Motown founder Berry Gordy, Mann Theatres, the Federal Emergency Management Agency and several other public and private donors have given $3 million to the African American Unity Center to help turn a quake-damaged church into a community arts center, officials said Monday.
Under the ambitious plan, the damaged Presbyterian church building at 53rd Street and Vermont Avenue will become a facility offering a stage for live performances as well as a retractable screen for exhibiting first-run films. Curtis Owens, executive director of the Unity Center, said his organization also intends to provide an educational component for people to study aspects of film, stage and music production.
Officials plan to break ground on the Center for Performing Arts on Thursday and say they hope to complete the project next year. Owens said it will cost about $5 million to make the building usable, with a seating capacity for about 450 people. He said the organization does not yet have a firm estimate for the total cost of the project.
The African American Unity Center, which was active in the area's riot recovery effort, was founded three years ago by Danny Bakewell, who is also president of the Brotherhood Crusade. The Unity Center's two social service organizations, Unity House and the Community Unity Center for Human Growth and Development, already occupy two buildings in the same complex as the church.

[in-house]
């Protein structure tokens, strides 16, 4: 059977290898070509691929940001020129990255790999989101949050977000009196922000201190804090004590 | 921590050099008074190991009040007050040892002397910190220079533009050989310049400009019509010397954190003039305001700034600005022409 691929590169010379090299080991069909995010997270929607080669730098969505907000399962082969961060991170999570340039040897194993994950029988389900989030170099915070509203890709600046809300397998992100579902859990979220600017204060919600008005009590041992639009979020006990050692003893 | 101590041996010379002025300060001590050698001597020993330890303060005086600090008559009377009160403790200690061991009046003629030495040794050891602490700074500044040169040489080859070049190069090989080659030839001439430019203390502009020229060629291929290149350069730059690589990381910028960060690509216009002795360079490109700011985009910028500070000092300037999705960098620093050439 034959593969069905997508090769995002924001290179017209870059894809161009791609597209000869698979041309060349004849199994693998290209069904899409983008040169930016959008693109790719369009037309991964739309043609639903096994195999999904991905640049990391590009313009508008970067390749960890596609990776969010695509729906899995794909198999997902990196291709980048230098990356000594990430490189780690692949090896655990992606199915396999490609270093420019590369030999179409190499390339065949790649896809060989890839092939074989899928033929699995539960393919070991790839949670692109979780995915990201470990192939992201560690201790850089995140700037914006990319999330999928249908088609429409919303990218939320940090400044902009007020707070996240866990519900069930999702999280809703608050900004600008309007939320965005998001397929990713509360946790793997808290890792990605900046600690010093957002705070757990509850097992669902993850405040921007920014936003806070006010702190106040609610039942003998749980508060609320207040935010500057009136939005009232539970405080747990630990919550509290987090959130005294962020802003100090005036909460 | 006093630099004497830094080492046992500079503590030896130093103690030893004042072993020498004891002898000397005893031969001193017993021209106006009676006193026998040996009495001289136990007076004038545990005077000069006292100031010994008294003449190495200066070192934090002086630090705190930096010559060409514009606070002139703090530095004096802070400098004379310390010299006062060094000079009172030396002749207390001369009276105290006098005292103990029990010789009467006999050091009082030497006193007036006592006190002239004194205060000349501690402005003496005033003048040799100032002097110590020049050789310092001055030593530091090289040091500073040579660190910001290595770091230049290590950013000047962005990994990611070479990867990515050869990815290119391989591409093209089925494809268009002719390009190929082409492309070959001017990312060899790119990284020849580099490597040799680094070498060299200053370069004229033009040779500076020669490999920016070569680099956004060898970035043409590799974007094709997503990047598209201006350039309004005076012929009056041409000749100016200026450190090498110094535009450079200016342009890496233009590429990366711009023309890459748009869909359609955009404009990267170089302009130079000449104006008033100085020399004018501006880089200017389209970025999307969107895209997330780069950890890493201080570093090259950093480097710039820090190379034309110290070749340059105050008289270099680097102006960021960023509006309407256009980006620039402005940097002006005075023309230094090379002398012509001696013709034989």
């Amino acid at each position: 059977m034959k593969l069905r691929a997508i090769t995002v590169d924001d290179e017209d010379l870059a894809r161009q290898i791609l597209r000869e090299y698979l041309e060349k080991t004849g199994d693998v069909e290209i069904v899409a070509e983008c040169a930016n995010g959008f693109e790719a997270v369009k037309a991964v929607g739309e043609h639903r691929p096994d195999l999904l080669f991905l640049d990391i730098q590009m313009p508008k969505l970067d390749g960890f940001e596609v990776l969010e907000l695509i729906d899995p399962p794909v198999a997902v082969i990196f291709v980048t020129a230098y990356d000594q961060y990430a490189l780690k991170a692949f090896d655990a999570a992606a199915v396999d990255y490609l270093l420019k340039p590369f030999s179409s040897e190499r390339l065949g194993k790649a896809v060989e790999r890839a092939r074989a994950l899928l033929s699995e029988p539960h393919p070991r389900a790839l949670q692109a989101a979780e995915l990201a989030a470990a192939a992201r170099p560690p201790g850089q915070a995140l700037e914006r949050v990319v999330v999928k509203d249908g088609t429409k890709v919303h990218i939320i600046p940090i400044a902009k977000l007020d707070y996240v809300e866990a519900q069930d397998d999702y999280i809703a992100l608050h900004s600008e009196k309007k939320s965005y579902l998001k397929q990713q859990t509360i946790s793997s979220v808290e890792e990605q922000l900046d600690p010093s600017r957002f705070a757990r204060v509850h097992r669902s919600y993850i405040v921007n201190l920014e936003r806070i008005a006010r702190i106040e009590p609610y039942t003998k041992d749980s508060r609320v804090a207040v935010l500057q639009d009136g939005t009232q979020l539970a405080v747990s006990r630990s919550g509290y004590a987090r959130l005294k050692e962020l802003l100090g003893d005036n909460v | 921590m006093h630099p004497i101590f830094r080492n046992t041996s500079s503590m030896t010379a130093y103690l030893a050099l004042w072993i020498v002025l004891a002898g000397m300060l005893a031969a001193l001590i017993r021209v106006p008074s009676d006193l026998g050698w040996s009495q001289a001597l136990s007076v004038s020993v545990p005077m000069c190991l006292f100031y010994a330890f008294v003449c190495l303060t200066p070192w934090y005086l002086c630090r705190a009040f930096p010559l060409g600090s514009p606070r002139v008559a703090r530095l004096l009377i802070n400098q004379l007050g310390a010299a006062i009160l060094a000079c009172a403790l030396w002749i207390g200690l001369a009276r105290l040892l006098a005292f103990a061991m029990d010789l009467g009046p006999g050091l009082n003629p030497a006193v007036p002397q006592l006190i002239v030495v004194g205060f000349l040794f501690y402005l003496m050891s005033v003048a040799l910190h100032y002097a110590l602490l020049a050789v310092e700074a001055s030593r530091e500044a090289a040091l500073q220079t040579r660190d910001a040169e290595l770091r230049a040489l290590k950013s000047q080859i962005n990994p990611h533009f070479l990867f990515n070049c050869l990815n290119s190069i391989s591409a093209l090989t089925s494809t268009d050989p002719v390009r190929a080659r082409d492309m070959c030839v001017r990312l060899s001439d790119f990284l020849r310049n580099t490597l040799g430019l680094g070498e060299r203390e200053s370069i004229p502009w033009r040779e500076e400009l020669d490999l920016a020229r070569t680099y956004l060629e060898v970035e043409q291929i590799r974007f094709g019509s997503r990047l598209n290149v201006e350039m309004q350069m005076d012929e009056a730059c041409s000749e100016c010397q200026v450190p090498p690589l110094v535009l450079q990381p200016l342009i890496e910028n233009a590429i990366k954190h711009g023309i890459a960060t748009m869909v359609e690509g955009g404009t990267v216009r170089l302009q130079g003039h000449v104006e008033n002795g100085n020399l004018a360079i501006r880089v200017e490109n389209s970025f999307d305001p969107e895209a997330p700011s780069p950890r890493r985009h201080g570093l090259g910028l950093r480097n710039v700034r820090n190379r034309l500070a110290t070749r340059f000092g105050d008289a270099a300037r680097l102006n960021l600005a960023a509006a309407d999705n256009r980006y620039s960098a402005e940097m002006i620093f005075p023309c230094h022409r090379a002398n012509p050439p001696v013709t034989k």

Owens said the project was launched through a $500,000 grant from Gordy and a matching grant from the city of Los Angeles. The group also received money from FEMA, the Small Business Administration, Hughes Aircraft, Lockheed and Jo-Bete Music, founded by Gordy, and other corporations. The Los Angeles Music Center's Center Theatre Group/Mark Taper Forum has served as an adviser on the project.
A spokesman for City Councilwoman Rita Walters, whose district includes the Unity Center projects, hailed the new performing arts center as an alternative to gang activity for young people.
"In our whole district south of the freeway, there are close to 250,000 people who live there, and not a movie theater and not a theater space--it's a complete lack," Howard Gantman said.
"It's an area of the city where not only isn't there an abundance of public facilities, there aren't even any private centers available for young people even if their parents could afford to pay," he added.
Councilman Mark Ridley-Thomas called the groundbreaking on the center "great news."
He cited former Laker Earvin (Magic) Johnson's plan to build an eight-to-12-screen movie complex at Baldwin Hills' struggling Crenshaw Plaza as another example of burgeoning interest in arts and entertainment in L.A.'s urban areas. Another arts center in the Crenshaw area, Leimert Park's Vision Complex arts center, underwent a $120,000 face lift last summer prior to the Los Angeles Festival in a partnership between the festival and actress and community activist Marla Gibb.
"It means there is a lot of attention being focused on the arts and entertainment, a prime feature of life in urban areas that needs to be developed," Ridley-Thomas said.